seem certain which way the platform market will go. It is likely
that we will continue to see specific server solutions for high-end
applications with a variety of OS and processor combinations. At
the low end, purpose-built servers that require no OS, but fit into
a multiple platform architecture, will become more popular, forcing
all but Windows 2000 and possibly Linux, up market.
Grabbing a slice of the market
Windows NT has taken a large slice of the market, but "dominate is
a strong word", said Stephen. Unix and Novell both have life in
them yet, but for different reasons.
As to the OS platform for the future, few are ready to predict
how the dice will fall. "For the past five years, I have believed
that application vendors hold the key to all of this," said
Stephen. "If SAP chooses to support only one platform, who can
change that decision? Likewise, if the next generation of
applications supported only Linux, what would everyone do?"
He believes it is too early to talk about what might happen if
Windows is opened up to the market as a result of Microsoft's
breakup. However, Eric Grayson, vice president of NCD, does not
believe that Windows will be opened up, while Allinson believes any
break-up will make little difference. "Speed to market is crucial
as customers will just pick what is available and is proven to
work. There will be no time to try, develop and migrate to new,
unproven operating systems," said Allinson.
But not all developments in the server market concern the
processor and platform. Clustering is seen as one of the key areas
in the years ahead.
Although it has been talked about for some time, this technology
has not yet delivered on its promises for the wider market.
However, that will change, Allinson predicted. "Clustering is
important in two major respects: to ensure application availability
and maintain data integrity, and for system management and network
traffic load balancing to provide system redundancy."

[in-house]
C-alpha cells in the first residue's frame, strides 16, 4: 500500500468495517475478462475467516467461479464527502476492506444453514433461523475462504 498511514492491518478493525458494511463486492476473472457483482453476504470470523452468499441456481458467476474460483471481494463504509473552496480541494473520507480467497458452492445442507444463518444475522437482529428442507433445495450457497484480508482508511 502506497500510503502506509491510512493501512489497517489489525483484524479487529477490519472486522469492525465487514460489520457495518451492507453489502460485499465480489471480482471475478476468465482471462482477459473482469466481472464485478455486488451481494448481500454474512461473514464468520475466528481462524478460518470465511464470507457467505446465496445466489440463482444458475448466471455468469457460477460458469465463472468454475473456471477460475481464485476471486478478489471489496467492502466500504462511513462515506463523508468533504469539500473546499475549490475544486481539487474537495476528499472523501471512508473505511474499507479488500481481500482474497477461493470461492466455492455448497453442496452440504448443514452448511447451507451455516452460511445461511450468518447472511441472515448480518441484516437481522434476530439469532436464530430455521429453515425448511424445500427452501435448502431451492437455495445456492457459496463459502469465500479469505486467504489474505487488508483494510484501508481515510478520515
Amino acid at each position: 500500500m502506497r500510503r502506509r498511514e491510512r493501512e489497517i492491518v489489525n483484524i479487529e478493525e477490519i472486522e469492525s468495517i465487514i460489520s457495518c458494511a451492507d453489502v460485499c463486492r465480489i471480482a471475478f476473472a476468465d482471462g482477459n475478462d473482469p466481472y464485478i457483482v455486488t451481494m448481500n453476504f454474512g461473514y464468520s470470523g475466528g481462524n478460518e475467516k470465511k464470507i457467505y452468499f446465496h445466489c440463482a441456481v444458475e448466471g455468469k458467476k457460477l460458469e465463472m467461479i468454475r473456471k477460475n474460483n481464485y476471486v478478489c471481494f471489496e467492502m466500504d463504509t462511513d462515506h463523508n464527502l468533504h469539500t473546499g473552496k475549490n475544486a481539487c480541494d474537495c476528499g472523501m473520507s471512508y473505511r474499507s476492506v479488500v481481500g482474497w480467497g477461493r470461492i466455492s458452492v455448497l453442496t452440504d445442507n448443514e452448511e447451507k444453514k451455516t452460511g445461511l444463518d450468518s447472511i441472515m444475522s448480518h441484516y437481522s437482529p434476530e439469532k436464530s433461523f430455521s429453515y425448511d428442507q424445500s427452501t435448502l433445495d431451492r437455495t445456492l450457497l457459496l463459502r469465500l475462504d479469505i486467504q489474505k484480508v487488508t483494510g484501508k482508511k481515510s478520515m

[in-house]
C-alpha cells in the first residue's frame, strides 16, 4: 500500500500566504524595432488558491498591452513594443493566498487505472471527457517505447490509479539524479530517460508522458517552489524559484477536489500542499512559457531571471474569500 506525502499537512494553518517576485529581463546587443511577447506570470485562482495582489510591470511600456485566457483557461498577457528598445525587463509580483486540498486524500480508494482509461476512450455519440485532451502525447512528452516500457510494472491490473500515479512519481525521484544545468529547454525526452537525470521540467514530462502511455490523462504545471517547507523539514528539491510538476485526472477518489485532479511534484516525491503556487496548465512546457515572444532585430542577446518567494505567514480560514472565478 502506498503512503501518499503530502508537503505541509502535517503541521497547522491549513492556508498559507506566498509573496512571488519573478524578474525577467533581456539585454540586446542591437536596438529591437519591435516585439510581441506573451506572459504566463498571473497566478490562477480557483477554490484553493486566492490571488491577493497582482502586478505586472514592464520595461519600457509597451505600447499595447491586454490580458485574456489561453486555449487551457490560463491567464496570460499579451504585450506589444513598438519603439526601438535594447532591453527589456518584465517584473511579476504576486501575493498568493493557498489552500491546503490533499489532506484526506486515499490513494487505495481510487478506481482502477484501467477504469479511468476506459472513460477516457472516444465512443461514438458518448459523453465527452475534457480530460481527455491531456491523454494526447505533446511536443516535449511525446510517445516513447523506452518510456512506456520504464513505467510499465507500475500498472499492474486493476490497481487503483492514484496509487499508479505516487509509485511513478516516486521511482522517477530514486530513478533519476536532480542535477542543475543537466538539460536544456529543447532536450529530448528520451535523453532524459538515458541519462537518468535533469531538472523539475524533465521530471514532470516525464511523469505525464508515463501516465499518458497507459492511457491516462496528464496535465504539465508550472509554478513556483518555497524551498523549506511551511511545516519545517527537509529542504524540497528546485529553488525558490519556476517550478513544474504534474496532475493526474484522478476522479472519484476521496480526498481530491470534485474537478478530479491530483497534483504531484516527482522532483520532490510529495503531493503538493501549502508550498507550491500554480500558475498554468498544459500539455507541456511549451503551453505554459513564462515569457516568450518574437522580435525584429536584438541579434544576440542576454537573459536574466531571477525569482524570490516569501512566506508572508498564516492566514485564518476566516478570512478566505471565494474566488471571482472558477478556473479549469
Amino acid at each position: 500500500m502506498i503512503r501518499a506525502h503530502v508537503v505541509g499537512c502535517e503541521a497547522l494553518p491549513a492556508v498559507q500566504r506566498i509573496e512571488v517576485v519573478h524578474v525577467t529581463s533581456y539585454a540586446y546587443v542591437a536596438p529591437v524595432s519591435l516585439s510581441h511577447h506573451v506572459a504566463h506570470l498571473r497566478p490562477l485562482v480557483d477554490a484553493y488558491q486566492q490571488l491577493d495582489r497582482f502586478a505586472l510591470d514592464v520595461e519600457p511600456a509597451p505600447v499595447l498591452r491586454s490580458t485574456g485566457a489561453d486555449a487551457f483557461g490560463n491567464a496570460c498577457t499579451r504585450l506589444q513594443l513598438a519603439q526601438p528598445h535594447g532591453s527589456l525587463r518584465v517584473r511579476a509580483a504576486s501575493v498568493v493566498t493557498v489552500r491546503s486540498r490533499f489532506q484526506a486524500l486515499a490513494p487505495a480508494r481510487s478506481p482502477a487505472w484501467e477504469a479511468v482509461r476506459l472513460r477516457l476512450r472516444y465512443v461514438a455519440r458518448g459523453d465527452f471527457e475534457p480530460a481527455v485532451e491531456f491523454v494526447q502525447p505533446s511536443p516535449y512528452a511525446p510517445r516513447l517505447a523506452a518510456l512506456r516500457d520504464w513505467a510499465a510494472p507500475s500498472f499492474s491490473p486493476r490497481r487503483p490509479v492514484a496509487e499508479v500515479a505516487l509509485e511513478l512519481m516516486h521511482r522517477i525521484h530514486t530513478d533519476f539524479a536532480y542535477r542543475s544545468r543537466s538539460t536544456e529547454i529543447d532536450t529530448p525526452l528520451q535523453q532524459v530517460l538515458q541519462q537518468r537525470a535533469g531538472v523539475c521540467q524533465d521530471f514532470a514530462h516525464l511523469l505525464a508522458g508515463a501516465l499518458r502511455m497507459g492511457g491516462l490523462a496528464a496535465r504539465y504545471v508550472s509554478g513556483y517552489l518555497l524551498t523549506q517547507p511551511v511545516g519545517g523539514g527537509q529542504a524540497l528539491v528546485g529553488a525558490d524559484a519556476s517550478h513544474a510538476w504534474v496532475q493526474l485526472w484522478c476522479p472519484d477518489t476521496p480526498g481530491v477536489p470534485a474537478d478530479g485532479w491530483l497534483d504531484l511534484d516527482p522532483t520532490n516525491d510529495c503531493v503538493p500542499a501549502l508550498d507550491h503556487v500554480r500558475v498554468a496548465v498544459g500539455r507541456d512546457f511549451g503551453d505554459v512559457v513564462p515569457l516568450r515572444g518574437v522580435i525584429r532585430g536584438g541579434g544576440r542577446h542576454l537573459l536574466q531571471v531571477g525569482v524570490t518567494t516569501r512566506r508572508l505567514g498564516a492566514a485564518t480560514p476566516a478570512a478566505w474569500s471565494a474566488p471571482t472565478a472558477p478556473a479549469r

But Stephen believes clustering will not happen quickly because
applications development will delay adoption. "In the Windows
world, clusters are about availability," he said.
The other major trend in the server market is the growth of the
appliance server. High-end servers will be designed to meet
specific applications or functional needs. This is where the
different architectures, processors and OSs will find their niches.
At the lower end, we will see a struggle between Itanium/Windows
2000-based equipment and server appliances.
Some vendors are already bringing out these products and there
are rivals as well. We are entering a transition period in server
technology that will see the market move from its current,
relatively flat and highly competitive state, to one that has more
clearly defined areas of server-based computing.
Jeff Hewlett, Intel product manager for the infrastructure and
systems division at Bull, said there is a huge drive to consolidate
servers, particularly those for email, file and print applications
and multiple databases. This is leading to higher demand for
rack-mounted servers, he said.
Internet-based email is the key driver here. Further development
of specialist server appliances can be expected after this period,
said Stephen. "Maybe in 18 to 24 months we will see the next
generation of applications use local appliances for dedicated
tasks. But IT people are reluctant to believe an appliance can do
as good a job at a lower price than something they build and manage
Mark Kinsell, a representative of distributor Hammer, said
servers are becoming bespoke items at the top end of the market.
"It is virtually unheard of for two organisations to have identical
IT needs. Traditional server functions will be provided by a series
of specialised Lan-attached devices in conjunction with application
For appliance server developers, these are positive signs, but
they may have to wait before sales really take off.
Intel's Itanium processor looks set to dominate the volume
server market, and Windows 2000 will ride on its success.
Other 64bit processors, such as Alpha and Sun Sparc, will not
die out but will, along with their respective operating
environments, increasingly occupy niche areas.
Appliance servers will start to meet basic small business and
departmental needs and push all other server developments up
Clustering will become a much more important technology as
vendors look to scale their systems vertically and
Alliances between processor and OS vendors will reduce the
number of broad market players.
Some of the products that appear on this site are from companies from which QuinStreet receives compensation. This compensation may impact how and where products appear on this site including, for example, the order in which they appear. QuinStreet does not include all companies or all types of products available in the marketplace.